Working Papers

2001

 

April 2001, No. 01-2

The Case for Price Stability

Marvin Goodfriend and Robert G. King

Reasoning within the New Neoclassical Synthesis (NNS) we previously recommended that price stability should be the primary objective of monetary policy. We called this a neutral policy because it keeps output at its potential, defined as the outcome of an imperfectly competitive real business cycle model with a constant markup of price over marginal cost. We explore the foundations of neutral policy more fully in this paper. Using the principles of public finance, we derive conditions under which markup constancy is optimal monetary policy.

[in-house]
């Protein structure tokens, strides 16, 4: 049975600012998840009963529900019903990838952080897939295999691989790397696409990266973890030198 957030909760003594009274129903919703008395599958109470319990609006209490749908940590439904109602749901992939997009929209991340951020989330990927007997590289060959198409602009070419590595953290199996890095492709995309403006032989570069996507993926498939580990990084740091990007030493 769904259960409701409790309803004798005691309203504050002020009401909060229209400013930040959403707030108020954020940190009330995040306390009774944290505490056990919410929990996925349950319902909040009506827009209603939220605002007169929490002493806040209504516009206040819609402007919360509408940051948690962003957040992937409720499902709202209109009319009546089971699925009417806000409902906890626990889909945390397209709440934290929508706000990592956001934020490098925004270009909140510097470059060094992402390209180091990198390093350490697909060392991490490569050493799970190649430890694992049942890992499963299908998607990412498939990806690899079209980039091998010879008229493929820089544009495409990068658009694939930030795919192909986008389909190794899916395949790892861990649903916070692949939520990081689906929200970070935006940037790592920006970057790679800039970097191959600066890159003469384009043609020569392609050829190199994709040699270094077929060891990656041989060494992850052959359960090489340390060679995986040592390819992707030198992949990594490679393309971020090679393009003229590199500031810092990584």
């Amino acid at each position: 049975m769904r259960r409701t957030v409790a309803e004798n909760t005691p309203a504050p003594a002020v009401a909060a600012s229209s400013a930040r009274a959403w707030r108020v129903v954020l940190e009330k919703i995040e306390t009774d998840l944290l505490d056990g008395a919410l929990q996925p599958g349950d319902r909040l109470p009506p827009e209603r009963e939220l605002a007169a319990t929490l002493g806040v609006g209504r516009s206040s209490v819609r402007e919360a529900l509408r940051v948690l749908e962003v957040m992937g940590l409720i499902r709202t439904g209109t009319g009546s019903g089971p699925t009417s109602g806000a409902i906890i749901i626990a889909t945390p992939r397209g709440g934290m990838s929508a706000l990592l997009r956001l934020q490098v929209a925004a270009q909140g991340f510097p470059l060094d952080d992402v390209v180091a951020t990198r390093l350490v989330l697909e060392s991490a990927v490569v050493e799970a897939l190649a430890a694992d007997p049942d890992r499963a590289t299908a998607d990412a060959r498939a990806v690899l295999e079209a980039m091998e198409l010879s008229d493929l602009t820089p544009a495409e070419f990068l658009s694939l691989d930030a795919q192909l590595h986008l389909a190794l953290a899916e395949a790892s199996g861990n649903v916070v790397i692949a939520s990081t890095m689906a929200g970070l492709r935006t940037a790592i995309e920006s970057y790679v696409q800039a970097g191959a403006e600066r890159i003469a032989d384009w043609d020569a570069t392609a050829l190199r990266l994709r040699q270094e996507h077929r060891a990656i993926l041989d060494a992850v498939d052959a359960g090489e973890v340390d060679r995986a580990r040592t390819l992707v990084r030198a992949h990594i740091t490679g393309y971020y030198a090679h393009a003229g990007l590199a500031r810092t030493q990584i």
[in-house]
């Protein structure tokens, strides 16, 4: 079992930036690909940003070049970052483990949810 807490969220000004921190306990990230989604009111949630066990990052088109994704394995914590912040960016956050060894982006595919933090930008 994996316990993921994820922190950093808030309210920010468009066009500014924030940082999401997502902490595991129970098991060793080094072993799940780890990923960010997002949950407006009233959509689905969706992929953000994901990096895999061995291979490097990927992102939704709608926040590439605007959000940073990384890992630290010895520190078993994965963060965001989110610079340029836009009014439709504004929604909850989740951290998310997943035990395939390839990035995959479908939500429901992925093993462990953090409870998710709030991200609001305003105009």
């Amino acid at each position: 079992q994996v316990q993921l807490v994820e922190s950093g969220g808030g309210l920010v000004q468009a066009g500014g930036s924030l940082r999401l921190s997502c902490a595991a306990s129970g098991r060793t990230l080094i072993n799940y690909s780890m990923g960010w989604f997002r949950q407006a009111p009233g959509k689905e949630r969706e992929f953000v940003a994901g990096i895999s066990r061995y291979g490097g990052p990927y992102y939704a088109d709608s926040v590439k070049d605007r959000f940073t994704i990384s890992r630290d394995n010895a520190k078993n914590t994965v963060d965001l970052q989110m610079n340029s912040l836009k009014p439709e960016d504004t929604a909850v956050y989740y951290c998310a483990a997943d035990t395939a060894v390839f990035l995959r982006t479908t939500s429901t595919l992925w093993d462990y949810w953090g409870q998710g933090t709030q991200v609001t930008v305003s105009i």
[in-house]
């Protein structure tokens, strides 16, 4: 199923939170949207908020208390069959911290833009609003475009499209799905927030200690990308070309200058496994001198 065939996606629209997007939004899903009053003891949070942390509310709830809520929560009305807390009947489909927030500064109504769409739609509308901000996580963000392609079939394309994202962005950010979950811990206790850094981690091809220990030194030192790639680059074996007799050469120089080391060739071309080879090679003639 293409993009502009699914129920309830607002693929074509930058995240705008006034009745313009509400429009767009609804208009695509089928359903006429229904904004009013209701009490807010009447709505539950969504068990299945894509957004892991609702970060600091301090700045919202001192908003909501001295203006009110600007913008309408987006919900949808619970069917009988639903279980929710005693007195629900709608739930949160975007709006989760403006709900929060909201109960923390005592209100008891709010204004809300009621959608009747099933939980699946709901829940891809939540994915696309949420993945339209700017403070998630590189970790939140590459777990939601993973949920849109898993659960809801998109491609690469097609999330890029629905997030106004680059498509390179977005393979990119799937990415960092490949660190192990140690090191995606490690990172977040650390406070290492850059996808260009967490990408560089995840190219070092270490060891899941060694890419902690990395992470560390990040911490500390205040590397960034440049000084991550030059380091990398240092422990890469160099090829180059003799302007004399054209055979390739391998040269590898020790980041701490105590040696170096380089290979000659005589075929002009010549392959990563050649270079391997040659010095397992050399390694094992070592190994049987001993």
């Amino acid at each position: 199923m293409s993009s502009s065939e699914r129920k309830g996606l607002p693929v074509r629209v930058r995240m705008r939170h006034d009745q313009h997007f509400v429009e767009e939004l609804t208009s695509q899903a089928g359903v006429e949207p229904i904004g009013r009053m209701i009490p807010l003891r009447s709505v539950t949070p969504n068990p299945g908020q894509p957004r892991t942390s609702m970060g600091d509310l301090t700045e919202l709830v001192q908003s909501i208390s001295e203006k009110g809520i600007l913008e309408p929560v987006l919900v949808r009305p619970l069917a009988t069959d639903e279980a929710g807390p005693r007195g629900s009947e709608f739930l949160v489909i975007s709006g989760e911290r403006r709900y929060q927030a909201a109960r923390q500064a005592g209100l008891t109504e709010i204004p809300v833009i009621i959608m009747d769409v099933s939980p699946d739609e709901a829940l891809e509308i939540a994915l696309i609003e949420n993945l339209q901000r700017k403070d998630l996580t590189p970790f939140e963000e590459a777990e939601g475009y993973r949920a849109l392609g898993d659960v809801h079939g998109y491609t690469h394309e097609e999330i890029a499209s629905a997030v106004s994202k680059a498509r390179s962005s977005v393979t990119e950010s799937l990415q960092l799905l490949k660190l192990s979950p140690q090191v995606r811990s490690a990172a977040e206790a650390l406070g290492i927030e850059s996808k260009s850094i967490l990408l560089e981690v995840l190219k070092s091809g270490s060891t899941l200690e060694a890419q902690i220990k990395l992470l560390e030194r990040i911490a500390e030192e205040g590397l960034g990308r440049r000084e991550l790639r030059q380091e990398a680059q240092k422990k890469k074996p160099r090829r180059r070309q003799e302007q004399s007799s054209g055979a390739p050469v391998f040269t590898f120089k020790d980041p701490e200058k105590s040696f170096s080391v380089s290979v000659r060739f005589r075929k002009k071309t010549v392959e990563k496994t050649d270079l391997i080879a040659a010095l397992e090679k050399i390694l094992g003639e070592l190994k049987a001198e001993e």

Price stability as the primary policy objective has been criticized on a number of grounds which we evaluate in this paper. We show that observed inflation persistence in U.S. time series is consistent with the absence of structural inflation stickiness as is the case in the benchmark NNS economy. We consider reasons why monetary policy might depart from markup constancy and price stability, but we argue that optimal departures are likely to be minor. Finally, we argue that the presence of nominal wage stickiness in labor markets does not undermine the case for neutral policy and price stability.

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